As we leave LA and head for the hills and the famous Angeles Crest, a series of endless curves which goes on for 100-odd kays, I’m salivating with anticipation, waiting to push the sporting potential of the new bike. As you’d imagine with a wide rear tyre, long wheelbase and a lazy raked-out front end, stability was never going to be an issue.

The initial turn is a little slow, but once passed five-degrees of lean the ARCH rolls into corners predictably and gracefully. You can then just keep leaning and leaning. And unlike most sporty cruisers, I’m not dragging foot-pegs and the exhaust on the apex.

I push on a little harder, lean a little further and it’s the same result. The ARCH delivers with almost sportsbike levels of lean, the stuff Harley riders can only dream about. Put some more rear-set pegs on this bike, drop the bars and you’d have a knee down mid-corner cruiser. Ish.

That quality Öhlins holds the heavy chassis extremely well. There is very little sag in the rear shock and because the rear isn’t sitting down as expected, nothing touches the road, even when a few unexpected undulations are thrown into the equation. Despite the lack of squat, you can still dial in fistfuls of torque and feel the grip. Eventually, without any rider aids like traction control, that fat Michelin will break free, but you’d need to be devilish with the throttle or have a cold tyre to do so.

The front 48mm fully-adjustable Öhlins fork is also on the sporty side, while the uprated six-piston ISR calipers are sportsbike-strong and free of fade, which is impressive given they have to haul down 244kg plus rider. (The brake system itself has been updated for the new model with a new reservoir and twin-channel ABS developed in partnership with Bosch.)

In the endless twists and turns of the mountains, what impresses me the most, aside from the class-leading ground clearance, is the bike’s ability to switch from one corner to the next without any dramatic counter steering input or pushing on the pegs. Again, the control of the Öhlins suspension helps – you don’t have to pull the bike upright, lift it over the shock and force it back down the other side – and the ride is far more flowing and effort-free than I’d anticipated.

At the halfway point we’re joined by ARCH co-founders: legendary bike builder Gard Hollinger and Hollywood star Keanu Reeves. It’s rewarding to hear them discuss the bike, the setup and explain the changes they’ve made. Gard is the accomplished bike builder, but Keanu isn’t just there for the publicity, he’s a genuine biker and often used as a test rider. He’s clocked up more than 80,000 test kilometres, and some of the chassis changes, the sporty steering, and increased rigidity from the rear were at his request.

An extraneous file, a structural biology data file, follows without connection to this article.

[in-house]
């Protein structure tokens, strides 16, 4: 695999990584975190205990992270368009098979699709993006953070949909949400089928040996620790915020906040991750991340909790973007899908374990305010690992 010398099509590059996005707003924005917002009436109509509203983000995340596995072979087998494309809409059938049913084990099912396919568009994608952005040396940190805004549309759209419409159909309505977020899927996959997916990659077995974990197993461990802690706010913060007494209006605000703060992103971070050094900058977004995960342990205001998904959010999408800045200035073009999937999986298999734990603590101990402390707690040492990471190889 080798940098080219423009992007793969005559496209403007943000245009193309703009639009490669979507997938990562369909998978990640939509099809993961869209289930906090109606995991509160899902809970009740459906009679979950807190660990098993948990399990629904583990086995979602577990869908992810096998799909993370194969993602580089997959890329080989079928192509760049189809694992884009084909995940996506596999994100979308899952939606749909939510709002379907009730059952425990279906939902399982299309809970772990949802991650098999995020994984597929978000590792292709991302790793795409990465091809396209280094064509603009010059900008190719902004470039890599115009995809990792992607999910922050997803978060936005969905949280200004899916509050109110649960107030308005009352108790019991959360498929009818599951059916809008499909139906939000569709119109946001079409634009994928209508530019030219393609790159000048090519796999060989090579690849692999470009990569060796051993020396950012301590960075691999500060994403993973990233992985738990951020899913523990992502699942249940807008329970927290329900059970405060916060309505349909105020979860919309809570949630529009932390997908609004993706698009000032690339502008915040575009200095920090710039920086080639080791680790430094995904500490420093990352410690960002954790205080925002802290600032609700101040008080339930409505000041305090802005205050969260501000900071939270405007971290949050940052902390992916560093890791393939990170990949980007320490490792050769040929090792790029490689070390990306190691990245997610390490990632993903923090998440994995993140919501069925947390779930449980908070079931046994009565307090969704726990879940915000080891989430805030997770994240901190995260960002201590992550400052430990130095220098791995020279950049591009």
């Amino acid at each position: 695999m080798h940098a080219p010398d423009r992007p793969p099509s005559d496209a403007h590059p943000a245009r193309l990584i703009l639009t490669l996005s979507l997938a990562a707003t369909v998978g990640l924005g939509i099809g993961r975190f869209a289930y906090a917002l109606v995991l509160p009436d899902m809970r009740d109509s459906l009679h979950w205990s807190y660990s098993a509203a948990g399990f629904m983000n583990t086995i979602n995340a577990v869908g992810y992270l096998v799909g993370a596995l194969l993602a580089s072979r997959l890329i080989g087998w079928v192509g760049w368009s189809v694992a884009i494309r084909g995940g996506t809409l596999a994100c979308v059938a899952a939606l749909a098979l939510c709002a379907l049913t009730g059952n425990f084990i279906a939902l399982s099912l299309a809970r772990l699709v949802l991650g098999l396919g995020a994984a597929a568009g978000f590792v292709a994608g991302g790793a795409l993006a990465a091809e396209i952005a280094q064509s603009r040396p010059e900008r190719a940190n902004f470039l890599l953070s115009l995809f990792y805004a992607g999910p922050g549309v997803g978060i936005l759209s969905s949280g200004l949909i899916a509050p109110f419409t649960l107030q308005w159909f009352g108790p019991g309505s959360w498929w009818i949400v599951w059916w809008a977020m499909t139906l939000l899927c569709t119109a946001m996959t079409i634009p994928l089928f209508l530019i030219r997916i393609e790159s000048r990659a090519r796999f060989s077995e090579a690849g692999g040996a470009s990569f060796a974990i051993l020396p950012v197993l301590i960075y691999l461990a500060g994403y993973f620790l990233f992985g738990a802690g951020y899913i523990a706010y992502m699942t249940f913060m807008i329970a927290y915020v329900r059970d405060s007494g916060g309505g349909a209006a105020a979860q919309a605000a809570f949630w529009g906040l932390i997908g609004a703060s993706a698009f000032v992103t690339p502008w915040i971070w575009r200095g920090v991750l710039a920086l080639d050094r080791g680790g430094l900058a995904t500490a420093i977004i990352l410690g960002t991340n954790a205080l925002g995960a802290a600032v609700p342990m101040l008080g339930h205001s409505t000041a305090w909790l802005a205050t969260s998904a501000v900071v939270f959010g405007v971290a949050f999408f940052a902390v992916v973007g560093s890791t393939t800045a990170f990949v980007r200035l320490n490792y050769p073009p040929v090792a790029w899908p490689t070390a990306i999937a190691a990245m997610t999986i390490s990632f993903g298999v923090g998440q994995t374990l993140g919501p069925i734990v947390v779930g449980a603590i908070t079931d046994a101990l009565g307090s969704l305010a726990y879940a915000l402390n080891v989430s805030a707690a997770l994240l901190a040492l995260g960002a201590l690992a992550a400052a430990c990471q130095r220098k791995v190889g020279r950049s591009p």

For the remainder of the ride, both Keanu and Gard ride with us down the mountains back to Pasadena in LA. Riding a valuable bespoke bike is daunting enough, doing so under the noses of the men who made it takes things to another level.

Keanu follows my wheel tracks and as we up the pace he’s still there in those bar-end mirrors, following my every move. The pace is brisk and he’s having fun as we push the legality of our riding. Now and then we all give a thumbs up, we’re all enjoying the road, the bike and each other’s company. Amidst a cacophony of noise, I can see LA rising from the smog in the distance and conclude that if ARCH has designed the KRGT-1 to make you feel good then they have succeeded. In California, it doesn’t get much better than this.

Before flying to LA, my assumption was the ARCH KRGT-1 was going to be a soft, vibey, slightly agricultural cruiser. Some power, certainly, but mainly just another custom build with bolted-on parts. I couldn’t have been more wrong. The level of workmanship and the man-hours that have gone into this bike are mind-blowing. The level of the components, the CNC machine work, the creativity and craftsmanship are all first class. The pictures don’t do the bike justice (the CNC-machined billet swingarm and petrol tank have to be seen in the metal).

Producing a bike from scratch and getting it through European and US testing is no easy task. But after years of painstaking testing and re-designing, it’s worked. Looks and appeal are subject to interpretation, of course, but I like the style and the polished look and feel. For a performance cruiser, the KRGT-1 handles, stops and certainly has some go.

The elephant in the room is its price: at 125,000 bucks it’s not realistic or achievable for most, simply a poster bike like a dream sports car such as an Aston Martin or an American muscle car. But thankfully I did get to ride it, and thankfully it blew away my expectations.